Smart Cities Or Smart Infrastructure

Smart Cities Or Smart Infrastructure

by Sujeet Mishra - Monday, April 4, 2016 12:17 PM IST
Smart Cities Or Smart InfrastructureSwarajya Smart Cities Special
    • Rural-urban migration in India is happening at a humongous rate of more than 10 million every year.
    • Instead of only running after digital solutions, we should also think of how to create bigger urban clusters around the tier-II and tier-III cities to re-route the migration happening towards mega cities.
    • Meta-plan focusing on economic clusters covering many cities connected through smart transport solutions is the way forward.

Towards the climax of Jolly LLB, the protagonist-Arshad Warsi as Jagdish Tyagi from Meerut asks Saurabh Shukla, the judge that, who are these people who live under the flyovers and sleep on the streets?. In this question lies the challenge of urbanisation in India.

Another prescient observation on advanced urban infrastructure came in Jane Bhi Do Yaron (1983) one of the finest comedies which like Jolly LLB took a dig on the ‘system’, when the municipal commissioner played by young Satish Shah says on his return from ‘America’, ‘Kya baat hai America ki, udhar peeney ka pani alag our gutter ka pain alag, hum log bahut peechey hai, humein kuch karna chaihiye,’. This observation reveals reality in many of the towns in India and would be a challenge as we retrofit brownfield towns for better livability. Getting clean water.

The Municipal Commissioner while holding the ‘welcome gift’  on his return form the US , is explaining how the US is so advanced/Wikimedia
The Municipal Commissioner while holding the ‘welcome gift’  on his return form the US , is explaining how the US is so advanced/Wikimedia

to drink and clean air to breathe are fast emerging as the biggest challenges for Indian cities.

We complain at increasing congestion, pollution, poor sanitation etc in almost all cities. Delhi, Mumbai, Kolkata, Bengaluru increasingly look like basket cases of urbanisation-and we haven’t yet put the spot light on utterly congested cities like Agra and Kanpur, where the traffic just refuses to move. How has it happened that in just past couple of decades many cities have slipped to almost unlivable status?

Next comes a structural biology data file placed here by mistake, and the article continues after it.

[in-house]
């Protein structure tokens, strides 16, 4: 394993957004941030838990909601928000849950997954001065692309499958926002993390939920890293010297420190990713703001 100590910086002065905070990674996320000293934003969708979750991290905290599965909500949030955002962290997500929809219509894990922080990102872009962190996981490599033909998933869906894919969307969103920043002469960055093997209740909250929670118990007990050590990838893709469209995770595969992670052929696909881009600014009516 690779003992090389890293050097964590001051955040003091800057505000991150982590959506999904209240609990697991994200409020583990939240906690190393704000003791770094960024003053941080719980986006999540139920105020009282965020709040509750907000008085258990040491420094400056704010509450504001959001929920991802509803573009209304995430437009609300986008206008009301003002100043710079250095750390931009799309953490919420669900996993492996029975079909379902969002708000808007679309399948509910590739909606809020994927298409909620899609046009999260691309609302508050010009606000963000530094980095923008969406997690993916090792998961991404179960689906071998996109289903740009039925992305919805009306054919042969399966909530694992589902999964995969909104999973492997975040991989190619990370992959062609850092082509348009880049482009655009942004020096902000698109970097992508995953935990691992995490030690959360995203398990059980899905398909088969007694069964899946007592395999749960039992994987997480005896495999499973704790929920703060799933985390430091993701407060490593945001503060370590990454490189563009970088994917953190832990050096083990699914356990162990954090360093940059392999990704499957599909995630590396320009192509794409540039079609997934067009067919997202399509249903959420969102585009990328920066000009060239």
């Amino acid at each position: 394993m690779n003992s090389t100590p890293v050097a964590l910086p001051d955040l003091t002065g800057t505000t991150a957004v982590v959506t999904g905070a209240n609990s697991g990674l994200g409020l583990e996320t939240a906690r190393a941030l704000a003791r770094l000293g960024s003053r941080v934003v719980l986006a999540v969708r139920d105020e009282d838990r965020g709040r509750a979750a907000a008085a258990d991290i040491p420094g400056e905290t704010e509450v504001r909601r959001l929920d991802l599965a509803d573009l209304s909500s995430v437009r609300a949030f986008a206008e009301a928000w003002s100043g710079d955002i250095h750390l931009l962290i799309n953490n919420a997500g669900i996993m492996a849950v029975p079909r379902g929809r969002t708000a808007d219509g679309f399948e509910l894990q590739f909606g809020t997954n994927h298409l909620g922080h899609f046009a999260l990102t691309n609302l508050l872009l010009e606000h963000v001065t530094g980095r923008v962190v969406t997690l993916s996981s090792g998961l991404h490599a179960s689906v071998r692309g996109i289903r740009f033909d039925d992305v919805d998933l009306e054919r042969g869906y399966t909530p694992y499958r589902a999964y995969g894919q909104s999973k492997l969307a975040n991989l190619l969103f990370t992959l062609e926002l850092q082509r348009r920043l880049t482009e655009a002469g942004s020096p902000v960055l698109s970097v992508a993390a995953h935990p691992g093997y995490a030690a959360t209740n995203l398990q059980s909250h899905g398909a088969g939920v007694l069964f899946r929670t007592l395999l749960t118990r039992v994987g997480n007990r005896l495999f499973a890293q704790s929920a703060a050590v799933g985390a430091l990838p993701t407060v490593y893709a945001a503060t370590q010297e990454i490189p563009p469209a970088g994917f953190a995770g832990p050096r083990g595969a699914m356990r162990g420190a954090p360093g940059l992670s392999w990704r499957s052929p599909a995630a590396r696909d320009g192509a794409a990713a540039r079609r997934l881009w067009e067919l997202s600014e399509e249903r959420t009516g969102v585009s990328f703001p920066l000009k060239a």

As brought out here, there is massive rural-urban migration taking place which is steadily and inexorably straining our existing cities-with almost 10 million people leaving villages every year. No wonder, if you visit a city after a year, you find it dirtier, traffic slower and if you chance to be there in rainy season, you find increasing size of pools of water which can’t be drained.

Rural spaces are limited by the economic activity they can support-imperative is increased urban proportion in our demography on increasing population base. With 17% of humanity living in India, India faces an urbanisation challenge which is unprecedented on scale. 

Smartness in a Smart City

As much of the research on smart infrastructure occurs in first world, one finds that concept of smart city usually defined by digital solutions for services, utilities and governance. Unfortunately, this method sounds alien to the Kanpurs and the Agras of the country. Surely, service delivery can be done more effectively and governance standards can be improved multi-fold by de-materialisation enabled by digital infrastructure, but this doesn’t answer a certain Jagdish Tyagi. Urbanisation challenge for India is vastly different from that addressed in the first world.